Experimental in-field transfer and survival of escherichia coli from animal feces to romaine lettuce in Salinas valley, California

Saharuetai Jeamsripong, Jennifer A. Chase, Michele T. Jay-Russell, Robert L. Buchanan, Edward R. Atwill

Research output: Contribution to journalArticlepeer-review

7 Scopus citations


This randomized controlled trial characterized the transfer of E. coli from animal feces and/or furrow water onto adjacent heads of lettuce during foliar irrigation, and the subsequent survival of bacteria on the adaxial surface of lettuce leaves. Two experiments were conducted in Salinas Valley, California: (1) to quantify the transfer of indicator E. coli from chicken and rabbit fecal deposits placed in furrows to surrounding lettuce heads on raised beds, and (2) to quantify the survival of inoculated E. coli on Romaine lettuce over 10 days. E. coli was recovered from 97% (174/180) of lettuce heads to a maximal distance of 162.56 cm (5.33 ft) from feces. Distance from sprinklers to feces, cumulative foliar irrigation, and lettuce being located downwind of the fecal deposit were positively associated, while distance from fecal deposit to lettuce was negatively associated with E. coli transference. E. coli exhibited decimal reduction times of 2.2 and 2.5 days when applied on the adaxial surface of leaves within a chicken or rabbit fecal slurry, respectively. Foliar irrigation can transfer E. coli from feces located in a furrow onto adjacent heads of lettuce, likely due to the kinetic energy of irrigation droplets impacting the fecal surface and/or impacting furrow water contaminated with feces, with the magnitude of E. coli enumerated per head of lettuce influenced by the distance between lettuce and the fecal deposit, cumulative application of foliar irrigation, wind aspect of lettuce relative to feces, and time since final irrigation. Extending the time period between foliar irrigation and harvest, along with a 152.4 cm (5 ft) no-harvest buffer zone when animal fecal material is present, may substantially reduce the level of bacterial contamination on harvested lettuce.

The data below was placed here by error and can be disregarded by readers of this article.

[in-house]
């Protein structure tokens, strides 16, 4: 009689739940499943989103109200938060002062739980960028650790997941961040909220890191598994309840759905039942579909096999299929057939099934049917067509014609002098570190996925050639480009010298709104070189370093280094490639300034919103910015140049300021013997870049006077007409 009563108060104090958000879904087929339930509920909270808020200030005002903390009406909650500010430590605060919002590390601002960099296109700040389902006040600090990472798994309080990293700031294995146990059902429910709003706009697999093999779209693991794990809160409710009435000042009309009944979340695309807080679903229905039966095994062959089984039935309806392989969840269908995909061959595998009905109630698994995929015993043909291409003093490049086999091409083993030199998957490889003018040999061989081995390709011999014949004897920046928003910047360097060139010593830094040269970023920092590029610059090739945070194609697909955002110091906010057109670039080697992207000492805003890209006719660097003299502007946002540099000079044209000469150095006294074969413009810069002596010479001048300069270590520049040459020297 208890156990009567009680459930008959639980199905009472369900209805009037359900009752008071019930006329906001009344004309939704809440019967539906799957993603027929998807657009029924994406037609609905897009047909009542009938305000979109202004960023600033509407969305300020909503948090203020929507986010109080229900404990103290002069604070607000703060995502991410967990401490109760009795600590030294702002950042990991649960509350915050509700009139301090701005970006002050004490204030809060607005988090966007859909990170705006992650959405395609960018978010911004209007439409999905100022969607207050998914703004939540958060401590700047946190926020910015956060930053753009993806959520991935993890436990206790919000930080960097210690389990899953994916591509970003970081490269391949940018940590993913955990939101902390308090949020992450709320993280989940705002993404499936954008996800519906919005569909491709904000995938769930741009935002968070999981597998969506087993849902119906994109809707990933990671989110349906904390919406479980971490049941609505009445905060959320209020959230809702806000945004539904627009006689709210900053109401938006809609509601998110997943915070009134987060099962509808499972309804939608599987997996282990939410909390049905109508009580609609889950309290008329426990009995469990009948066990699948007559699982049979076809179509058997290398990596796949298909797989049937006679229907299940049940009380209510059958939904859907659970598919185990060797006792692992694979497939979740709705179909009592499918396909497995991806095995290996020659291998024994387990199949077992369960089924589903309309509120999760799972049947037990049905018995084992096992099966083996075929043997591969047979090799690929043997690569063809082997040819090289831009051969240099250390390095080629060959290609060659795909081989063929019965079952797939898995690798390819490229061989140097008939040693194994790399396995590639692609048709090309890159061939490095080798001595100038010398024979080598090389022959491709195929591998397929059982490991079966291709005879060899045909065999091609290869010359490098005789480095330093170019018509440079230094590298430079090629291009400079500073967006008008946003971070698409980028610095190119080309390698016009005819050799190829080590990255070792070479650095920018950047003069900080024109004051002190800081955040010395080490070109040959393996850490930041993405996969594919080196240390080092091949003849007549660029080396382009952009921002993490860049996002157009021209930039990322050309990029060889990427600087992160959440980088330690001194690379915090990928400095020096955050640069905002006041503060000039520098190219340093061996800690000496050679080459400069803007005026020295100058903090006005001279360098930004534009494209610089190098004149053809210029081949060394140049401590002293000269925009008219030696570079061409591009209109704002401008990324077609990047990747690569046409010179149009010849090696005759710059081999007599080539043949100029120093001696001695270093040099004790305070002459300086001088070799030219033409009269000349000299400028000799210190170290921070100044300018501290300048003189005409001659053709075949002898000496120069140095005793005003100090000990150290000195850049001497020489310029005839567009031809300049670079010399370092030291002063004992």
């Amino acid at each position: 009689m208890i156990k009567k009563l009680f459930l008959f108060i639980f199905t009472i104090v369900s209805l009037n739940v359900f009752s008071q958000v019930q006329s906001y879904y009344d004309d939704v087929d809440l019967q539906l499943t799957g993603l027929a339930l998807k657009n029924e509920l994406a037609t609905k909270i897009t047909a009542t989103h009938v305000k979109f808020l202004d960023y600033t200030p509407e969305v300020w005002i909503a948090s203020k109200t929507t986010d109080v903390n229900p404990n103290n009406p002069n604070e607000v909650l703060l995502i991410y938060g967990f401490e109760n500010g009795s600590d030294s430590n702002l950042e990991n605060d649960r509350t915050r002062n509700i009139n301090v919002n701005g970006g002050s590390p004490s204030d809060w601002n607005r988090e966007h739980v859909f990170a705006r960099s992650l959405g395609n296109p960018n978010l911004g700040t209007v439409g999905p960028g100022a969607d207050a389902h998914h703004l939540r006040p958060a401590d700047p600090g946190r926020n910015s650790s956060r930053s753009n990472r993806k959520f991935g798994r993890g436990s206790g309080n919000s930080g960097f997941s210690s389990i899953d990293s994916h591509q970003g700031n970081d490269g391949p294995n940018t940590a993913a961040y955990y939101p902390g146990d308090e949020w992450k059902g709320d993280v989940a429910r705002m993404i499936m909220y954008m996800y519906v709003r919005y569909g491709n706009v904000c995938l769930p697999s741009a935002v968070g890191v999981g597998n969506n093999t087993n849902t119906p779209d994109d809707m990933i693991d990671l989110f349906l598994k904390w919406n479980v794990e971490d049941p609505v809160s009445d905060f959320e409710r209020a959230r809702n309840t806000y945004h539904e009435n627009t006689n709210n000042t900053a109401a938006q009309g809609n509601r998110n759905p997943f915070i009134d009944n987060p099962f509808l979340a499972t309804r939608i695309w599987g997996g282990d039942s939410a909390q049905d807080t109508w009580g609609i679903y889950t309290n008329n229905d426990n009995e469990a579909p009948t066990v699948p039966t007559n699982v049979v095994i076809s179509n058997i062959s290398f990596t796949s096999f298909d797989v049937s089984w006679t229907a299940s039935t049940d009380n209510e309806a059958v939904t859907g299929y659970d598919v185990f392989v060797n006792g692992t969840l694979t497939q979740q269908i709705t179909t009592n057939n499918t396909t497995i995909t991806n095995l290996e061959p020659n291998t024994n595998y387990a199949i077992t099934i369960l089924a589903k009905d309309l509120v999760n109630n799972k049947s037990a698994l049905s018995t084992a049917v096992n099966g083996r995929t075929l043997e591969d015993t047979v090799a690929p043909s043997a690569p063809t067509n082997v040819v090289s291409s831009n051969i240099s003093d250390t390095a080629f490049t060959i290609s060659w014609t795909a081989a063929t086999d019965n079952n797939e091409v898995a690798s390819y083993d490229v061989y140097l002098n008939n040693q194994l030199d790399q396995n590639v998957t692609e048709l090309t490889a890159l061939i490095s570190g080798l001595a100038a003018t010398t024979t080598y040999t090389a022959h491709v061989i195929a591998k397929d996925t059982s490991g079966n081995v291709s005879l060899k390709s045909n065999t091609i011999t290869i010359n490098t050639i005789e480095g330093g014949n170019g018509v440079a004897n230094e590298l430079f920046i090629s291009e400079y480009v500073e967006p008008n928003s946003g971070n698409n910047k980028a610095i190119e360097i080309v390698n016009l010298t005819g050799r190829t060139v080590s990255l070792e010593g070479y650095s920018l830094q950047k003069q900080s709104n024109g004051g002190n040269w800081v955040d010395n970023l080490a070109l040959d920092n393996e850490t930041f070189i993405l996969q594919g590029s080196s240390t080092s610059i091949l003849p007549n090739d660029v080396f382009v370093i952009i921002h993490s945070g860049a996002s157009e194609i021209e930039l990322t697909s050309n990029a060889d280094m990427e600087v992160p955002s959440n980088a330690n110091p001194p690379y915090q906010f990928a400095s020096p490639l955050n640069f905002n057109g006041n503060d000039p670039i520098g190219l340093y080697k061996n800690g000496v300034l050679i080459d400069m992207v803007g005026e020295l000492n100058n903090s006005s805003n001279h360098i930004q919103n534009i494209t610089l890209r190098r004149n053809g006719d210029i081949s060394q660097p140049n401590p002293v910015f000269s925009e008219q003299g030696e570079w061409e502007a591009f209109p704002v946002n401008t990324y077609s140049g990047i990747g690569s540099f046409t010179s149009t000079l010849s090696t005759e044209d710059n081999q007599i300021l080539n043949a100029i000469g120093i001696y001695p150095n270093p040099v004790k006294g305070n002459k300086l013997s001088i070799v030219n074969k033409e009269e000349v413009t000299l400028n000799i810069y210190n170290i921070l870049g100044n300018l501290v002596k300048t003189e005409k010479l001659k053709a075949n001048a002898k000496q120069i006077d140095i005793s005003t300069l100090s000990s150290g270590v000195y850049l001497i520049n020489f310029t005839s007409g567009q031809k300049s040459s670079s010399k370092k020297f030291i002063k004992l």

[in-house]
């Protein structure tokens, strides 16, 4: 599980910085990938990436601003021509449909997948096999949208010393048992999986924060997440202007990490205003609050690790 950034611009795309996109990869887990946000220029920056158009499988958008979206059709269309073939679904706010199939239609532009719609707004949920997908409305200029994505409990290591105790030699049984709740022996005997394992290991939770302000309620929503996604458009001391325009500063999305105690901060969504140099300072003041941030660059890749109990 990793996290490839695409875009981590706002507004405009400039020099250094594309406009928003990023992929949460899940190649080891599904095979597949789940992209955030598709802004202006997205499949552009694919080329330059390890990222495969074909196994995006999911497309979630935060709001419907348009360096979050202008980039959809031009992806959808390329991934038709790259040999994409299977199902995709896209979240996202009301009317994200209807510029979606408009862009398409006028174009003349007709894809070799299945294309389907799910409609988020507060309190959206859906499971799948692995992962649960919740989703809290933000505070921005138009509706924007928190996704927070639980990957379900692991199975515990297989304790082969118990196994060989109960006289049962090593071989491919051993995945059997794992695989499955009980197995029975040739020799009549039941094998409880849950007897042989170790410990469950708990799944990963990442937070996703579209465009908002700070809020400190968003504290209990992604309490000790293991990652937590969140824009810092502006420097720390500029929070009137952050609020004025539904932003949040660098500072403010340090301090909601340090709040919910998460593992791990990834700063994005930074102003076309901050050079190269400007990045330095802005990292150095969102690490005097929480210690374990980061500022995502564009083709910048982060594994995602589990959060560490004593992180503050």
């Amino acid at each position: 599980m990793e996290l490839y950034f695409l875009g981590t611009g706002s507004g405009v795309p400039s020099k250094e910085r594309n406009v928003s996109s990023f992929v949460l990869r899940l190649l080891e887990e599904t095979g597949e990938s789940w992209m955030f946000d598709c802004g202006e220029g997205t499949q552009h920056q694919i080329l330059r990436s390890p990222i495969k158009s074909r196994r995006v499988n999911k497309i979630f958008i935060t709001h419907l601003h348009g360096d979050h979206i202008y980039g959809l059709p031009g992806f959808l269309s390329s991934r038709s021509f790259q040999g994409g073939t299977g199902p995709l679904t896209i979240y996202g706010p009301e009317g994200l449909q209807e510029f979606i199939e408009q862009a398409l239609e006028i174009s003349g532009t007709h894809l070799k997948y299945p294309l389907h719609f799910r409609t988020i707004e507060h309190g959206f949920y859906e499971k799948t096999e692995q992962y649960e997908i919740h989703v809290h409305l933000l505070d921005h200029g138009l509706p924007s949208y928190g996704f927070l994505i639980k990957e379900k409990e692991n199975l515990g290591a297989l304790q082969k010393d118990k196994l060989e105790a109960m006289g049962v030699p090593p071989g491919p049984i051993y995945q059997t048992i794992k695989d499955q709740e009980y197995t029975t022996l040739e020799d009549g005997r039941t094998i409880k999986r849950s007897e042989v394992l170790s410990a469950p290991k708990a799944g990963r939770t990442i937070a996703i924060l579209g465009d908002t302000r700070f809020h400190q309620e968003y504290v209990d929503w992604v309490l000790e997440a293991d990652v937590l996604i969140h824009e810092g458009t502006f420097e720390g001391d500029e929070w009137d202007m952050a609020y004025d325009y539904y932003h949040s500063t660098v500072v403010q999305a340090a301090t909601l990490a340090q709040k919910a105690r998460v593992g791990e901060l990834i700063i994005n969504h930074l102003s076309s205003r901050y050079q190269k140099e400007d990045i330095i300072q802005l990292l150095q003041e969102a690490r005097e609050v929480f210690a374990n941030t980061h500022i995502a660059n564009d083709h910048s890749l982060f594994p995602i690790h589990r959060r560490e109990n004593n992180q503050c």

Original languageEnglish (US)
Article number408
Issue number10
StatePublished - Oct 2019


  • Agriculture
  • E. Coli (all potentially pathogenic types)
  • EHEC (enterohaemorrhagic E. Coli)
  • Food safety
  • Irrigation
  • Microbial contamination
  • Produce
  • Romaine lettuce

ASJC Scopus subject areas

  • Microbiology
  • Virology
  • Microbiology (medical)


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